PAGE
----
TAIPEI (Reuters) - Taiwan’s foreign minister said on Thursday that China had forced the Malaysian state of Sarawak to reinstate a ban on travelers from the island as part of coronavirus control steps, saying Beijing was taking “joy” in the measures.
Taiwan says the World Health Organization’s (WHO) inclusion of the island as part of China’s virus area has mislead countries into believing the island’s virus situation is as serious as China’s.
Taiwan, which says it is an independent country and not part of China, has reported 42 cases and one death, compared with more than 80,000 cases and more than 3,000 deaths in China.
Sarawak, on the island of Borneo, has separate immigration controls from the rest of Malaysia. This week it included Taiwan as part of its ban on visitors from China, then removed it after Taiwan complained, according to Taiwan’s foreign ministry.
“After talks, Sarawak in Malaysia recognized Taiwan isn’t China & lifted its Coronavirus travel ban,” Taiwan Foreign Minister Joseph Wu said on Twitter.
“Guess what? China forced Sarawak into banning Taiwan again! China takes joy in shoving Taiwan around & then expects gratitude for its Wuhan sacrifice. That’s sickening.”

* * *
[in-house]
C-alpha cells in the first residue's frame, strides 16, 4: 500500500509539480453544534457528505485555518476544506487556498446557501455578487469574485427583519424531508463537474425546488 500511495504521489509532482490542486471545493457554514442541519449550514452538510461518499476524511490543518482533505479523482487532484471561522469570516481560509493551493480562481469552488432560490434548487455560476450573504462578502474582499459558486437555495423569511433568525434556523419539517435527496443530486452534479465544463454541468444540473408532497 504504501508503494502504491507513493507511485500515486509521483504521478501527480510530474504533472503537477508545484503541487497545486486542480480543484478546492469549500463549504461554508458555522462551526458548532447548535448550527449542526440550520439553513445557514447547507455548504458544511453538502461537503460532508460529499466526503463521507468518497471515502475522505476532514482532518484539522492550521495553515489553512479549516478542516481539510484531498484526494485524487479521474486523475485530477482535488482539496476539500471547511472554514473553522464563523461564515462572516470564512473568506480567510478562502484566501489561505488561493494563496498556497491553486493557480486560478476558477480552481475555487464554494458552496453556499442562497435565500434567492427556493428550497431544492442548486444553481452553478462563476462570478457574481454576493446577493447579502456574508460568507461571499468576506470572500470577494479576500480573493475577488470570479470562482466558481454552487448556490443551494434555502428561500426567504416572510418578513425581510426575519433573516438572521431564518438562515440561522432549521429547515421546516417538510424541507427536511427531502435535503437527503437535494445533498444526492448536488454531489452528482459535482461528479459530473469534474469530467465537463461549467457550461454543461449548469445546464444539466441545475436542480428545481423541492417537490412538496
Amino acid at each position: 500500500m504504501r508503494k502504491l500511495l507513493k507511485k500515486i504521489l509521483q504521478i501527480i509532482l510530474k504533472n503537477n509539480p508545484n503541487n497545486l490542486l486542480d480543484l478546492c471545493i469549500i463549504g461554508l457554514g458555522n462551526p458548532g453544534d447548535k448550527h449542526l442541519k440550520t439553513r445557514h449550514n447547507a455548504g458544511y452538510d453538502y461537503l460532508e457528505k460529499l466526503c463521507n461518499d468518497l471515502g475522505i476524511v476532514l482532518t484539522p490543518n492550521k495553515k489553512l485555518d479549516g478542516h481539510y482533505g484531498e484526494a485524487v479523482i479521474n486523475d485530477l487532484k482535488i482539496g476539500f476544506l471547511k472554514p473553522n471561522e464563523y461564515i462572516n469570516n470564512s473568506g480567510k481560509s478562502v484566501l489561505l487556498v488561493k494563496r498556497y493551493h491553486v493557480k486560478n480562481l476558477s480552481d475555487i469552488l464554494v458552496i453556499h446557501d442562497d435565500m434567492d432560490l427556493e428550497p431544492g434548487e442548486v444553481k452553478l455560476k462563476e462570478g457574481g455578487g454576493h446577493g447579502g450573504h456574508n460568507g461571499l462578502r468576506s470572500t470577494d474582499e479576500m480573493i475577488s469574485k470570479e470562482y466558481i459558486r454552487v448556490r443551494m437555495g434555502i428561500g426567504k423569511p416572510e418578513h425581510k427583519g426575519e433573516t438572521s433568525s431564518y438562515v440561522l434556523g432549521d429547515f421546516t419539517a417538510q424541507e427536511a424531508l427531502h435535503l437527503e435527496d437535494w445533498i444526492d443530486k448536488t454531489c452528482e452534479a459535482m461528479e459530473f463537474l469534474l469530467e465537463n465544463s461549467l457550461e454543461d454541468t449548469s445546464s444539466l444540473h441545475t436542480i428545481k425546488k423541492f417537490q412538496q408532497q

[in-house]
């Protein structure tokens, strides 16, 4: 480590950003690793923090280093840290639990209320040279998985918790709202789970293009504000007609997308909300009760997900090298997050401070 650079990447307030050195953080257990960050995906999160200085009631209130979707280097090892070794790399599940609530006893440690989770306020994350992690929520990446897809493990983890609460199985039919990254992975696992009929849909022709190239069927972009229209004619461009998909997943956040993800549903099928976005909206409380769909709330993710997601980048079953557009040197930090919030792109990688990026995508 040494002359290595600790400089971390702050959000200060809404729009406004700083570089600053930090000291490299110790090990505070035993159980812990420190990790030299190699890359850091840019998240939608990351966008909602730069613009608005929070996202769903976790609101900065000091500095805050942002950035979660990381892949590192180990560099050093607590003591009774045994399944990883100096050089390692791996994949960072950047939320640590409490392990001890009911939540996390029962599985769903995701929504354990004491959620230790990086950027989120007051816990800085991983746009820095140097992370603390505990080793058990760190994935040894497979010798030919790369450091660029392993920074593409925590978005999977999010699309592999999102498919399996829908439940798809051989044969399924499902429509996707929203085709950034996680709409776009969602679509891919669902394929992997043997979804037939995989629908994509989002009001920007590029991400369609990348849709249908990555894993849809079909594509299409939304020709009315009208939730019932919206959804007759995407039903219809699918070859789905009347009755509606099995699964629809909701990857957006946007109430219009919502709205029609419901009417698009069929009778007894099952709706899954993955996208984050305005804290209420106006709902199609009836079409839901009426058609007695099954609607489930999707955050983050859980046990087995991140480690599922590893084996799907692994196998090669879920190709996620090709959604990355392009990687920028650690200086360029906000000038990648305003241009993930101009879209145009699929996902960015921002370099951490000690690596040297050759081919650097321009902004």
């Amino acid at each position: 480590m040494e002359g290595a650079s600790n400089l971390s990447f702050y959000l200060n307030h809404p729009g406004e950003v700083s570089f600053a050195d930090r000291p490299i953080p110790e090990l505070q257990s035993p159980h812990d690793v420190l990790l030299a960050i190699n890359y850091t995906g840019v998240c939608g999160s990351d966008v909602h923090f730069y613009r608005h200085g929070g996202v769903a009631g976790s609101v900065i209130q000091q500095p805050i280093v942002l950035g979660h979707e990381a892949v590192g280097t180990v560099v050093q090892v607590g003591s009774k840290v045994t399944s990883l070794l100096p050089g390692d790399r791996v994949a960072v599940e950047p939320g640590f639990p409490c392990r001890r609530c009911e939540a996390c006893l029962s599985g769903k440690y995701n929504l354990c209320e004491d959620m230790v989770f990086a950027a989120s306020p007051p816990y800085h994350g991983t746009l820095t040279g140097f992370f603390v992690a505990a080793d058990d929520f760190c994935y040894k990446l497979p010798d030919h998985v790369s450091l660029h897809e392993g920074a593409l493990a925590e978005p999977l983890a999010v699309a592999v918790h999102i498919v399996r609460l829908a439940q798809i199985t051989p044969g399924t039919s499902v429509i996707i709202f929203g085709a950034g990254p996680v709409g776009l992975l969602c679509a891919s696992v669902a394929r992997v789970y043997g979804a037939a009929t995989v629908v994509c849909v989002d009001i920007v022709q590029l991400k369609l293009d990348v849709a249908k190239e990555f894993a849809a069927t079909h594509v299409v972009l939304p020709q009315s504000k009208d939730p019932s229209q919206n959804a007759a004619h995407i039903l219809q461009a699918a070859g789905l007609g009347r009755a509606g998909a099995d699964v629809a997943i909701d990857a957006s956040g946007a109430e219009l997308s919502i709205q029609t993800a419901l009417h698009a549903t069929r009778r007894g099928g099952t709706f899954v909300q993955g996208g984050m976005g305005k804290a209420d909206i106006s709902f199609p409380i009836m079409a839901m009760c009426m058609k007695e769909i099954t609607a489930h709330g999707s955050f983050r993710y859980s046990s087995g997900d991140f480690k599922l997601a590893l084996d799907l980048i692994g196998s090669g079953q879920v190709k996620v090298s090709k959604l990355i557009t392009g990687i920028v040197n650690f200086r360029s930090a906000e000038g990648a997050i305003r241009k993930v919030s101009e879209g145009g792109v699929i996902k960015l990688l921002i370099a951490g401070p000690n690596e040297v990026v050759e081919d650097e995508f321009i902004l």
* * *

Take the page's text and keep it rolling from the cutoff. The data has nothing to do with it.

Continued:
In Beijing, Chinese Foreign Ministry spokesman Zhao Lijian said Taiwan’s ruling Democratic Progressive Party (DPP) had “politicised” the issue.
“China has always opposed the politicisation of the issue of prevention and control of the epidemic. We care about our Taiwan compatriots’ health and wellbeing. The DPP has politicized this issue, and really should be held in contempt,” he said, without elaborating.
China has expressed displeasure with countries that ban Chinese travelers.
Sarawak immigration authorities did not immediately respond to a request for comment.
The virus crisis has worsened already-poor ties between China and Taiwan, which Beijing claims as its territory.
Malaysia and Taiwan have close economic and cultural links, despite the absence of formal diplomatic ties.
This is not the first time Taiwan has faced travel exclusions because of what Taiwan says is a mistaken link to China.
Vietnam and the Philippines both lifted flight or travel bans on Taiwan after Taipei complained. Taiwan has been less successful in the case of Italy, whose ban on Chinese flights includes Taiwan.
Taiwan is separately ruled from China and China has no say in the island’s health policy.
Reporting by Ben Blanchard; Additional reporting by Ryan Woo and Huizhong Wu in Beijing and Joseph Sipalan in Kuala Lumpur; Editing by Gerry Doyle, Robert Birsel